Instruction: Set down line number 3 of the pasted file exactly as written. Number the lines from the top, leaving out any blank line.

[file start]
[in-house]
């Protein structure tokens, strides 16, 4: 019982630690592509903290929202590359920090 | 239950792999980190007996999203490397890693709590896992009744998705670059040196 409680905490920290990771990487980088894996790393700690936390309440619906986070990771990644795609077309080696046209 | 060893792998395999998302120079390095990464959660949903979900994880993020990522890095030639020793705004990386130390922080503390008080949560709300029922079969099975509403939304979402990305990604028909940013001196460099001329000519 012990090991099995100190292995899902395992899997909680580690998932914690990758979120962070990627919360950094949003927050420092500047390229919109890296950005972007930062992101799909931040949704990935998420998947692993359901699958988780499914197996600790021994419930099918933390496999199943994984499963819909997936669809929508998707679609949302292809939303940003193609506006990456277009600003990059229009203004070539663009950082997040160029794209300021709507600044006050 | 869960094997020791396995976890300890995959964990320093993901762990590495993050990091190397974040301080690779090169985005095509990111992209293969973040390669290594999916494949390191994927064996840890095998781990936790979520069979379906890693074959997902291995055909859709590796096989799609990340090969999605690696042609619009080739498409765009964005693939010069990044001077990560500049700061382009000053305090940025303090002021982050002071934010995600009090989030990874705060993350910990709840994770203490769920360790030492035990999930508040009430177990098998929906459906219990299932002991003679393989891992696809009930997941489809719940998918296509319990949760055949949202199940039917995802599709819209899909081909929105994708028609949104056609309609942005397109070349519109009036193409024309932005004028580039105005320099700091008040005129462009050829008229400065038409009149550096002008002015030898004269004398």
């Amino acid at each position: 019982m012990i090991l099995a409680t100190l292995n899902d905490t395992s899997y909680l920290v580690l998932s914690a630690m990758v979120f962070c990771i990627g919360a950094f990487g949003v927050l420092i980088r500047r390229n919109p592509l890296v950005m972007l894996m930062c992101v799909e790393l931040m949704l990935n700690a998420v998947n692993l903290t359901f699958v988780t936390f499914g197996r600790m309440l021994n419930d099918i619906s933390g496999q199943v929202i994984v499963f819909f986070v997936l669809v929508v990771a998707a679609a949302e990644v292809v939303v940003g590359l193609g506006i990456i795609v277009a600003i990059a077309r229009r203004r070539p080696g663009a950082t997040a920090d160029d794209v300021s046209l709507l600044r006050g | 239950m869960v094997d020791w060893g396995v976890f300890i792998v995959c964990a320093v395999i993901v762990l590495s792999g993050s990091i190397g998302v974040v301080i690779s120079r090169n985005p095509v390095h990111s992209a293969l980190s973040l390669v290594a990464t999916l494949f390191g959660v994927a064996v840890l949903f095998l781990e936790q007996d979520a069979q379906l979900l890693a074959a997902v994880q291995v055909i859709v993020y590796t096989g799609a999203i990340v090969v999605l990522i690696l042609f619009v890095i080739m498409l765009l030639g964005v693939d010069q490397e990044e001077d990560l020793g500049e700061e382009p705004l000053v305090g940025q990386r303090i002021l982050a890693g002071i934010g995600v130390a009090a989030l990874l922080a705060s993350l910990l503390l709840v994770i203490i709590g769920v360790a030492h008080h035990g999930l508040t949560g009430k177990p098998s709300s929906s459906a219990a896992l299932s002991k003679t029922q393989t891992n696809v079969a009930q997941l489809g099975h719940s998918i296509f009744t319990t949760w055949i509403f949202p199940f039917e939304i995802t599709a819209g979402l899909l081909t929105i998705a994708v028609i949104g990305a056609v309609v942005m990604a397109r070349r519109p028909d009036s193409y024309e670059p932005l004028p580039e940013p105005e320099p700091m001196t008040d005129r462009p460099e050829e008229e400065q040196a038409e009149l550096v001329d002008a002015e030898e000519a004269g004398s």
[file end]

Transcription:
């Amino acid at each position: 019982m012990i090991l099995a409680t100190l292995n899902d905490t395992s899997y909680l920290v580690l998932s914690a630690m990758v979120f962070c990771i990627g919360a950094f990487g949003v927050l420092i980088r500047r390229n919109p592509l890296v950005m972007l894996m930062c992101v799909e790393l931040m949704l990935n700690a998420v998947n692993l903290t359901f699958v988780t936390f499914g197996r600790m309440l021994n419930d099918i619906s933390g496999q199943v929202i994984v499963f819909f986070v997936l669809v929508v990771a998707a679609a949302e990644v292809v939303v940003g590359l193609g506006i990456i795609v277009a600003i990059a077309r229009r203004r070539p080696g663009a950082t997040a920090d160029d794209v300021s046209l709507l600044r006050g | 239950m869960v094997d020791w060893g396995v976890f300890i792998v995959c964990a320093v395999i993901v762990l590495s792999g993050s990091i190397g998302v974040v301080i690779s120079r090169n985005p095509v390095h990111s992209a293969l980190s973040l390669v290594a990464t999916l494949f390191g959660v994927a064996v840890l949903f095998l781990e936790q007996d979520a069979q379906l979900l890693a074959a997902v994880q291995v055909i859709v993020y590796t096989g799609a999203i990340v090969v999605l990522i690696l042609f619009v890095i080739m498409l765009l030639g964005v693939d010069q490397e990044e001077d990560l020793g500049e700061e382009p705004l000053v305090g940025q990386r303090i002021l982050a890693g002071i934010g995600v130390a009090a989030l990874l922080a705060s993350l910990l503390l709840v994770i203490i709590g769920v360790a030492h008080h035990g999930l508040t949560g009430k177990p098998s709300s929906s459906a219990a896992l299932s002991k003679t029922q393989t891992n696809v079969a009930q997941l489809g099975h719940s998918i296509f009744t319990t949760w055949i509403f949202p199940f039917e939304i995802t599709a819209g979402l899909l081909t929105i998705a994708v028609i949104g990305a056609v309609v942005m990604a397109r070349r519109p028909d009036s193409y024309e670059p932005l004028p580039e940013p105005e320099p700091m001196t008040d005129r462009p460099e050829e008229e400065q040196a038409e009149l550096v001329d002008a002015e030898e000519a004269g004398s």